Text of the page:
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From the Clink to Queen Elizabeth's Court - an Editorial Review of "Heart of Deception"

Book Blurb:

Intrigue and treachery stalk the grimy streets and the royal courts of Elizabethan England. Returning from war, Rafe Fletcher finds his family accused of conspiring to murder Elizabeth and place Mary, Queen of Scots, on her throne. His only hope to save them lies in infiltrating the criminal underworld of nefarious siblings Nick and Vivian Swift.

Rafe discovers it’s Viv who is the mastermind of the duo. Bold, clever and ruthless, Viv is also loyal and fiercely passionate. Rafe fights the intense magnetism that pulls him ever closer to destruction. But desire defies every warning he gives himself and they begin a blazing affair--until murder and betrayal severs their newly formed trust. But restoring that trust may be the only way Rafe can save the Queen, his own family, and the woman he’s come to love.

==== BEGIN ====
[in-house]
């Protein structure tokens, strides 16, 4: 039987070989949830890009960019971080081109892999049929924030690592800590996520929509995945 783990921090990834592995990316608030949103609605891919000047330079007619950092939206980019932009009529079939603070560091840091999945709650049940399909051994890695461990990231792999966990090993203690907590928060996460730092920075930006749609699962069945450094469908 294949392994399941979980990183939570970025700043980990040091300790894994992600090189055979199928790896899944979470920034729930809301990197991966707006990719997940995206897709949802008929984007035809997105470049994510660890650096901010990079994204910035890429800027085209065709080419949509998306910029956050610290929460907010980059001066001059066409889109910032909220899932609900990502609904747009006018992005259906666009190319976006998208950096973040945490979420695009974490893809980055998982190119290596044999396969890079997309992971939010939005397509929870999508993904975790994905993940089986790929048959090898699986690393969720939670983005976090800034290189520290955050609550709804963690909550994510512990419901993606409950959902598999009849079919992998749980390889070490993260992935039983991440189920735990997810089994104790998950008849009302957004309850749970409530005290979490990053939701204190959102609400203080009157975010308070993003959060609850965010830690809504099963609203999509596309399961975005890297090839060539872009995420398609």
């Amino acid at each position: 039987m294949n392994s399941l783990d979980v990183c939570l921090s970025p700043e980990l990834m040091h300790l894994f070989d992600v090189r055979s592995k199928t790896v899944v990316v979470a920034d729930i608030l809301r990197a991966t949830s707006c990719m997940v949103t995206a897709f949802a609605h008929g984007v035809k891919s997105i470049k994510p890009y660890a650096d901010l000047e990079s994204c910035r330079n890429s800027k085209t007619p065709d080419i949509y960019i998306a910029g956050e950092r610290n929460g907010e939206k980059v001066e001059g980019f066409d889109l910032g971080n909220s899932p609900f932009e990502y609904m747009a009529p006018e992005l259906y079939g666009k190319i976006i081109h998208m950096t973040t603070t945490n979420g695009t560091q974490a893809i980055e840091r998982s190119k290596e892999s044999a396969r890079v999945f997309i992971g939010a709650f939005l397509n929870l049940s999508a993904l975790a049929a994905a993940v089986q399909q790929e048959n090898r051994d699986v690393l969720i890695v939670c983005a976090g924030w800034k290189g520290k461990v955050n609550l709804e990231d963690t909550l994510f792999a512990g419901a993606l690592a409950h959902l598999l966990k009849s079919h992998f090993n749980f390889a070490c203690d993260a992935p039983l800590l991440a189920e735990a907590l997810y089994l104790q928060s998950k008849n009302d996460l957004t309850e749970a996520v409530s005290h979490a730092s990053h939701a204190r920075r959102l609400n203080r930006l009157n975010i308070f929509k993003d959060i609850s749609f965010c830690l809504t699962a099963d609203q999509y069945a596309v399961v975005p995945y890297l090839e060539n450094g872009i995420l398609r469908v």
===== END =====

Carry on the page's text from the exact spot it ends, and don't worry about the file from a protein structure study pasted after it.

Their adventure takes them from the fledgling theatres of Shakespeare’s London to the desperate corridors of Bedlam, from the deadly backstreets of the Clink to the glittering court of Queen Elizabeth. It is a world of dark secrets and darker intrigues. Will the fire of their passion burn bright enough to incinerate the lies, and illuminate the truth?

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Author Bio: